Lower energy machines employing electron energies in the KeV range are increasingly being found in pharma-ceutical environments in conjunction with isolator technology where up to three accelerators oriented radially around delivery lines can be used to sterilise the surfaces of items entering aseptic manufacturing environments. These machines employ electrons accelerated to KeV energies and consequently can be self shielded. The low energy levels employed mean that material penetration by electron is limited to a few microns therefore material compatibility issues are minimised. Approximately 27 of these machines are now installed and systems for application to medical device manufacture are under development.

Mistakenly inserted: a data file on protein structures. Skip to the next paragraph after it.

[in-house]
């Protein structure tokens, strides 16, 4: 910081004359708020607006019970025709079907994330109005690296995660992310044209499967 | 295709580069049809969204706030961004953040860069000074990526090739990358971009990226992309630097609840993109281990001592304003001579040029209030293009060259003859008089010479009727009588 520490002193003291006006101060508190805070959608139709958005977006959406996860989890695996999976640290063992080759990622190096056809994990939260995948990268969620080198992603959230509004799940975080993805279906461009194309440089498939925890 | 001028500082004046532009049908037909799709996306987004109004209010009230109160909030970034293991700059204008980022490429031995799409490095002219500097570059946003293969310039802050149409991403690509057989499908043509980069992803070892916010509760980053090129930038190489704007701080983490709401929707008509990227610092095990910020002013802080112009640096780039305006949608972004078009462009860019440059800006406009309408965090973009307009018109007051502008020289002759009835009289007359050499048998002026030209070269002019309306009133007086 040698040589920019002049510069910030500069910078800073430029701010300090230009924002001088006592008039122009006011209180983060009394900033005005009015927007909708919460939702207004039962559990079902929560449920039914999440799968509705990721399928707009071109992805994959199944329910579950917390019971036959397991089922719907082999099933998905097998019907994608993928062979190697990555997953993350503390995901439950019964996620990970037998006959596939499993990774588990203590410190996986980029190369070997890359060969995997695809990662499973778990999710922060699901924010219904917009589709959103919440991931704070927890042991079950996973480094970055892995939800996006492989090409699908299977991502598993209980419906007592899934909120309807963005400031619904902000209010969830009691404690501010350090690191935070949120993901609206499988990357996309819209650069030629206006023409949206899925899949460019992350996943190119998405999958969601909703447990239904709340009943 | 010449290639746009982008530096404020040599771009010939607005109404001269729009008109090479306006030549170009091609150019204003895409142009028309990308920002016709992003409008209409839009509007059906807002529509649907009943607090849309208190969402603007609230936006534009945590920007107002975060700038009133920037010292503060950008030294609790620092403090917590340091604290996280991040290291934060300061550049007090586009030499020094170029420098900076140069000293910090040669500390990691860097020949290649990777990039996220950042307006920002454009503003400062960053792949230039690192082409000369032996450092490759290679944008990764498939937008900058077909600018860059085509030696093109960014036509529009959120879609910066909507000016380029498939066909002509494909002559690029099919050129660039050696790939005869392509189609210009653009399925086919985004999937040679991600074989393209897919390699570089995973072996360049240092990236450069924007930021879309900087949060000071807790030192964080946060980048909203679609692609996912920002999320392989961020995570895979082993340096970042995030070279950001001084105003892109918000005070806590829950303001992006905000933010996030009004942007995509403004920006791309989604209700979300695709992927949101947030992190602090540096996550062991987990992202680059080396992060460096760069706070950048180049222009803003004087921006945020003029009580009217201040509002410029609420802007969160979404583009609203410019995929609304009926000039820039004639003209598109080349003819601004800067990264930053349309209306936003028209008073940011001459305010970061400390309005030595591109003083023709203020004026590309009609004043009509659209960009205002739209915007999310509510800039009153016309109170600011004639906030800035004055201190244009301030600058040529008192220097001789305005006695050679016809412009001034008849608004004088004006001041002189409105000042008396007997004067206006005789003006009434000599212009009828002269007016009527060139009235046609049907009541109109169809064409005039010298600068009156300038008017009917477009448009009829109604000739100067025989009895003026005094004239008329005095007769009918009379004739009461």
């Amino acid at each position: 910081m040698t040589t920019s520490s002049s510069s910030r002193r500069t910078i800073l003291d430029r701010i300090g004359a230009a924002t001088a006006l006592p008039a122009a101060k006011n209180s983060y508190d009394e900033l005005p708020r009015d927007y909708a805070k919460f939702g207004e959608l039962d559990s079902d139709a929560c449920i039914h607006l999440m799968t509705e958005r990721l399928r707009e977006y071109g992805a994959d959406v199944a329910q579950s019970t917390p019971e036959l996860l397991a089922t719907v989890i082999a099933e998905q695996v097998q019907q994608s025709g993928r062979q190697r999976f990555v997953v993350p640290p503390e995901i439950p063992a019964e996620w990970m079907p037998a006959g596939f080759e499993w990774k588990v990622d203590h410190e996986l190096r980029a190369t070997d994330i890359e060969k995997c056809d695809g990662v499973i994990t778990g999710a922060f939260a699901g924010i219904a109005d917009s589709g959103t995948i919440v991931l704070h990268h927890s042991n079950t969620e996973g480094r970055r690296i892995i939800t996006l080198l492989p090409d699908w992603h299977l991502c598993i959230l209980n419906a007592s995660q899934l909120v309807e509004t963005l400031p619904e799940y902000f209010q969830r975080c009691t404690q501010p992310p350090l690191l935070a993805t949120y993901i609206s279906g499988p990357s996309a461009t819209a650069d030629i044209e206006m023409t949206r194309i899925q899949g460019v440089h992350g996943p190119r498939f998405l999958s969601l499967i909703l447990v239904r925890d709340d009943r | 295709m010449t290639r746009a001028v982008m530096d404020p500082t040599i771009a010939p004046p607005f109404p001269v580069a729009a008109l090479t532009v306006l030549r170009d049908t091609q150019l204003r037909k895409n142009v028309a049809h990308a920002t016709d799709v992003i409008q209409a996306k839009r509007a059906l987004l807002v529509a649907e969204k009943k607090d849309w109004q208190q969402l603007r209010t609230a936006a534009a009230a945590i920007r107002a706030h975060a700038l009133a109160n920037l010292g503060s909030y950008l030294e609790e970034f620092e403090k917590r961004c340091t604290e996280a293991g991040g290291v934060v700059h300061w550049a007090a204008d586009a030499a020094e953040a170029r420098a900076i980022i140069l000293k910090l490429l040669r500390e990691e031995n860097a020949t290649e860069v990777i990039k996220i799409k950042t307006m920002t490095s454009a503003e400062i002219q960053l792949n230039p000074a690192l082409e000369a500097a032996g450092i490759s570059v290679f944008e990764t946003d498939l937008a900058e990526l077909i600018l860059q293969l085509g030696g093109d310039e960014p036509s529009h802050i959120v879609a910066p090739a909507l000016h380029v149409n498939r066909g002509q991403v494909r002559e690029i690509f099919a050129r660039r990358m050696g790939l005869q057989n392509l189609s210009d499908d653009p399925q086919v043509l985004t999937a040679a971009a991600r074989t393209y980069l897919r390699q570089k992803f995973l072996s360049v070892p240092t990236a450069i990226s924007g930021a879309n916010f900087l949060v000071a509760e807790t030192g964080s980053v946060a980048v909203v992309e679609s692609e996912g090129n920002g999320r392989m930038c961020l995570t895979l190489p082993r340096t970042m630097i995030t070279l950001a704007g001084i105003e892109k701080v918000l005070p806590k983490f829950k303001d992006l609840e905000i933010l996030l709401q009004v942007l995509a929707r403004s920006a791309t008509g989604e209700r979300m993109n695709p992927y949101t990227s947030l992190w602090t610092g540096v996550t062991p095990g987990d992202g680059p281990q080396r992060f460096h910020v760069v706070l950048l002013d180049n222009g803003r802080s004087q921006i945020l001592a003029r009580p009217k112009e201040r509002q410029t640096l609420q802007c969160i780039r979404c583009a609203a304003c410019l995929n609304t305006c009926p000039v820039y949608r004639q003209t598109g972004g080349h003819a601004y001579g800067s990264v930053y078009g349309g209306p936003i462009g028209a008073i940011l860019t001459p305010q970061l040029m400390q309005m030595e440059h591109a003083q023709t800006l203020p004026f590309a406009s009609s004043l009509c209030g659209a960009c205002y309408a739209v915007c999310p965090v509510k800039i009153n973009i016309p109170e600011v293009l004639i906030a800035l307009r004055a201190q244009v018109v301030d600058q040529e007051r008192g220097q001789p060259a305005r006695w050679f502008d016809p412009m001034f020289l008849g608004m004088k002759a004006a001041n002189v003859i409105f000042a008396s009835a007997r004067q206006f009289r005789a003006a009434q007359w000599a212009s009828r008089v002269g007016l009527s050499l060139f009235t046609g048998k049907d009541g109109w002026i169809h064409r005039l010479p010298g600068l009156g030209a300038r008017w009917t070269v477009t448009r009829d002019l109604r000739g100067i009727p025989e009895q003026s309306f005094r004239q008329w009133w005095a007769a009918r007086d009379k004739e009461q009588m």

Unique industry collaboration
The International Irradiation Association (iiA) (www.iiaglobal.org) promotes the safe and beneficial use of irradiation and represents the interests of industry members. The Association has now formally assumed responsibility for the management and organisation of the International Meeting on Radiation Processing (IMRP) Conferences. The last IMRP Conference, held in London in September 2008, was jointly hosted by Isotron (www.isotron.com) and REVISS (www.reviss.com) and was generally acknowledged to have been a successful meeting. The Proceedings of this Conference, which capture the technical content of the meeting, have been published in Radiation Physics and Chemistry and can be viewed online.3 Abstracts of all submissions and full copies of the presented papers can be found on the iiA website (www.iiaglobal.org).